Mike Huckabee Robocall Leads to $32.4 Million Payoff

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Mike Huckabee Robocall Leads to $32.4 Million Payoff
Consumers forced to listen to the dulcet tones of former Arkansas Governor Mike Huckabee deserve a whopping $32.4 million for their pains, a federal judge in St. Louis ruled today.

But if that sounds like a lot of money for a fairly minor inconvenience — the message from Huckabee was a recorded robocall that, in the case of the lead plaintiffs, went straight to voicemail — consider this. Evidence in the trial showed that the Huckabee message was blasted out to 3.2 million households. By law, with each call triggering damages of at least $500, that one recording could have been as much as $1.6 billion.

The 2014 lawsuit triggering the multi-million award was first reported on by the Riverfront Times in January. Filed by the small Chesterfield law firm Schultz & Associates LLP, it sought to hold accountable a group of producers who used a pre-recorded call from Huckabee to tout their film Last Ounce of Courage.

The film flopped. But the producers found themselves in bigger trouble when Schultz & Associates took the case on behalf of a St. Louis County couple who'd received the calls. Under federal law, each and every landline affected by the call means a fine of $500 to $1,500.

The lawsuit survived various attempts to quash it, and was certified as a class action in January. It went to trial in August, bringing Huckabee to St. Louis to testify, as the Post-Dispatch reported.

The jury found in favor of the man on trial, a Texas physician who'd invested in the film, finding he should not be held liable. But during the course of the trial, court records show, U.S. District Judge E. Richard Webber ruled against two other defendants, AIC Communications LLC and Freeeats.com Inc., who'd marketed the film.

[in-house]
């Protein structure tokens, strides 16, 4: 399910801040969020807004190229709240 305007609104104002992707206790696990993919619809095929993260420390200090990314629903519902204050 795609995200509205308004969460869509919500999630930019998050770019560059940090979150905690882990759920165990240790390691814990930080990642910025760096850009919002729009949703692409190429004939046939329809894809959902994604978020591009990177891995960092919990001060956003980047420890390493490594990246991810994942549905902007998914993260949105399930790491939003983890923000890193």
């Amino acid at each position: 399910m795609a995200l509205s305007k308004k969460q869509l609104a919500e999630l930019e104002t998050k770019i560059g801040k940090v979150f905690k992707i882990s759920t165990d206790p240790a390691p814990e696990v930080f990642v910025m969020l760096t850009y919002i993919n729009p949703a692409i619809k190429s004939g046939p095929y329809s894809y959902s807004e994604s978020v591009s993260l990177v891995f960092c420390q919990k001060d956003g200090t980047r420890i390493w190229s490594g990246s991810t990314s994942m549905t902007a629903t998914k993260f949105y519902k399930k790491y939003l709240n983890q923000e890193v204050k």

The judge wrote that he believed smacking the marketers with even the minimum fine per call outlined under the line would be unconstitutional, as the Post-Dispatch first reported this morning.

Instead of $500 per call, he wrote, the marketers should pay $10 per call:
There were 3,242,493 calls placed in violation of the TCPA in this case. At $500 per violation, the TCPA would require a damages award of $1,621,246,500. This is obviously unreasonable and wholly disproportionate to the offense. The Court will award $32,424,930. This amounts to $10.00 per call.

This reflects the severity of the offense, a six-day telemarketing campaign which placed 3.2 million telephone calls, as well as respecting the purposes of the TCPA to have a deterrent effect and to account for unquantifiable losses including the invasions of privacy, unwanted interruptions and disruptions at home, and the wasted time spent answering unwanted solicitation calls or unwanted voice messages. This amount also takes into account the significant time and expense needed to notify the class and distribute the damages to the class.
The defense had asked the judge to reduce their liability to just 10 cents per call, a judgment of $324,000. But clearly, Judge Webber wasn't reducing the damages that low — have these lawyers never been forced to sit through an episode of Huckabee?

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About The Author

Sarah Fenske

Sarah Fenske is the executive editor of Euclid Media Group, overseeing publications in eight cities. She is the former host of St. Louis on the Air and was previously editor-in-chief of the RFT and the LA Weekly. She lives in St. Louis.
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